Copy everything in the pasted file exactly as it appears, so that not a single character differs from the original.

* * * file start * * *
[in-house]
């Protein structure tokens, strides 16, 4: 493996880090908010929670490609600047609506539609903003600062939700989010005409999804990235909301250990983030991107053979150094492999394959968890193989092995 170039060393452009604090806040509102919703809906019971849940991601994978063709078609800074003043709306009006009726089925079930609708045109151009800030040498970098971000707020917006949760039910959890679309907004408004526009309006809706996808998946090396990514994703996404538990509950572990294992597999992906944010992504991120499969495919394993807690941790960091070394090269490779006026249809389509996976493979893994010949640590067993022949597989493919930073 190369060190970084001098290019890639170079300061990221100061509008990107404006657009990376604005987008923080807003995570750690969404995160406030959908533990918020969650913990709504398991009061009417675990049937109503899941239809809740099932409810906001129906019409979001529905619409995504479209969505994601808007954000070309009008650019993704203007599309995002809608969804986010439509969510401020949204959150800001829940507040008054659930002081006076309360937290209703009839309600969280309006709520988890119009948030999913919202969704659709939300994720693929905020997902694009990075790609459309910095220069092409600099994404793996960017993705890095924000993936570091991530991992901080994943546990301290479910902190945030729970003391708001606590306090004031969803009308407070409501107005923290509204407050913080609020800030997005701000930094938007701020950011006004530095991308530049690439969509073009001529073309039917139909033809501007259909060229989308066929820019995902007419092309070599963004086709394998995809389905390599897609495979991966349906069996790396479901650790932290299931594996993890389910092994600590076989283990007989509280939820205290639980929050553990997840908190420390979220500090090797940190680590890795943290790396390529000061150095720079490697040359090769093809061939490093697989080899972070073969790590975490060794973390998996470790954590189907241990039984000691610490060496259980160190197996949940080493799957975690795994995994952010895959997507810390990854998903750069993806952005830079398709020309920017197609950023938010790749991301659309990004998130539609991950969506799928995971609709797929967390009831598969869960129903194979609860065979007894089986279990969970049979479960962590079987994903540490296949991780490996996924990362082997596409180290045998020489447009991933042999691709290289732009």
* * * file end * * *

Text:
[in-house]
């Protein structure tokens, strides 16, 4: 493996880090908010929670490609600047609506539609903003600062939700989010005409999804990235909301250990983030991107053979150094492999394959968890193989092995 170039060393452009604090806040509102919703809906019971849940991601994978063709078609800074003043709306009006009726089925079930609708045109151009800030040498970098971000707020917006949760039910959890679309907004408004526009309006809706996808998946090396990514994703996404538990509950572990294992597999992906944010992504991120499969495919394993807690941790960091070394090269490779006026249809389509996976493979893994010949640590067993022949597989493919930073 190369060190970084001098290019890639170079300061990221100061509008990107404006657009990376604005987008923080807003995570750690969404995160406030959908533990918020969650913990709504398991009061009417675990049937109503899941239809809740099932409810906001129906019409979001529905619409995504479209969505994601808007954000070309009008650019993704203007599309995002809608969804986010439509969510401020949204959150800001829940507040008054659930002081006076309360937290209703009839309600969280309006709520988890119009948030999913919202969704659709939300994720693929905020997902694009990075790609459309910095220069092409600099994404793996960017993705890095924000993936570091991530991992901080994943546990301290479910902190945030729970003391708001606590306090004031969803009308407070409501107005923290509204407050913080609020800030997005701000930094938007701020950011006004530095991308530049690439969509073009001529073309039917139909033809501007259909060229989308066929820019995902007419092309070599963004086709394998995809389905390599897609495979991966349906069996790396479901650790932290299931594996993890389910092994600590076989283990007989509280939820205290639980929050553990997840908190420390979220500090090797940190680590890795943290790396390529000061150095720079490697040359090769093809061939490093697989080899972070073969790590975490060794973390998996470790954590189907241990039984000691610490060496259980160190197996949940080493799957975690795994995994952010895959997507810390990854998903750069993806952005830079398709020309920017197609950023938010790749991301659309990004998130539609991950969506799928995971609709797929967390009831598969869960129903194979609860065979007894089986279990969970049979479960962590079987994903540490296949991780490996996924990362082997596409180290045998020489447009991933042999691709290289732009």